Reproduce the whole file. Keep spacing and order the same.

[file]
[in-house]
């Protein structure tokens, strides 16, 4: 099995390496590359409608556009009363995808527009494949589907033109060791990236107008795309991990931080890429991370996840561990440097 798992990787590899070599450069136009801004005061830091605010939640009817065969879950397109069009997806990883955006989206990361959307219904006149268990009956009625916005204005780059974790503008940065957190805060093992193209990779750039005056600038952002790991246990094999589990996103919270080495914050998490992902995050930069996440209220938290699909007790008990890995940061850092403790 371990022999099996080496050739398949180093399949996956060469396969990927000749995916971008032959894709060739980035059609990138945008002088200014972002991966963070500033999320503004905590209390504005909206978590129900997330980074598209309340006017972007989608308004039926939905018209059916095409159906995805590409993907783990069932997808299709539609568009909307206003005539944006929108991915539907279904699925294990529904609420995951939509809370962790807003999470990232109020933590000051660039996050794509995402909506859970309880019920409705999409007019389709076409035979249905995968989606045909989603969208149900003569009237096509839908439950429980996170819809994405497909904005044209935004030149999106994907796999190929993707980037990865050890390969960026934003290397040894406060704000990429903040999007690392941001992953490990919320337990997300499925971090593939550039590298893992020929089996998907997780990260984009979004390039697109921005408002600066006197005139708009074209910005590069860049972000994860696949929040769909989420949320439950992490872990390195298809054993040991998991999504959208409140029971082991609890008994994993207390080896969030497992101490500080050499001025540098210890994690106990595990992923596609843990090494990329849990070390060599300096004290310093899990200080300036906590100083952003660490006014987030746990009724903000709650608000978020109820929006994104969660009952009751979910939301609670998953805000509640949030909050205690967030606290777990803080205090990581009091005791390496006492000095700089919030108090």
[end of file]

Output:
[in-house]
């Protein structure tokens, strides 16, 4: 099995390496590359409608556009009363995808527009494949589907033109060791990236107008795309991990931080890429991370996840561990440097 798992990787590899070599450069136009801004005061830091605010939640009817065969879950397109069009997806990883955006989206990361959307219904006149268990009956009625916005204005780059974790503008940065957190805060093992193209990779750039005056600038952002790991246990094999589990996103919270080495914050998490992902995050930069996440209220938290699909007790008990890995940061850092403790 371990022999099996080496050739398949180093399949996956060469396969990927000749995916971008032959894709060739980035059609990138945008002088200014972002991966963070500033999320503004905590209390504005909206978590129900997330980074598209309340006017972007989608308004039926939905018209059916095409159906995805590409993907783990069932997808299709539609568009909307206003005539944006929108991915539907279904699925294990529904609420995951939509809370962790807003999470990232109020933590000051660039996050794509995402909506859970309880019920409705999409007019389709076409035979249905995968989606045909989603969208149900003569009237096509839908439950429980996170819809994405497909904005044209935004030149999106994907796999190929993707980037990865050890390969960026934003290397040894406060704000990429903040999007690392941001992953490990919320337990997300499925971090593939550039590298893992020929089996998907997780990260984009979004390039697109921005408002600066006197005139708009074209910005590069860049972000994860696949929040769909989420949320439950992490872990390195298809054993040991998991999504959208409140029971082991609890008994994993207390080896969030497992101490500080050499001025540098210890994690106990595990992923596609843990090494990329849990070390060599300096004290310093899990200080300036906590100083952003660490006014987030746990009724903000709650608000978020109820929006994104969660009952009751979910939301609670998953805000509640949030909050205690967030606290777990803080205090990581009091005791390496006492000095700089919030108090």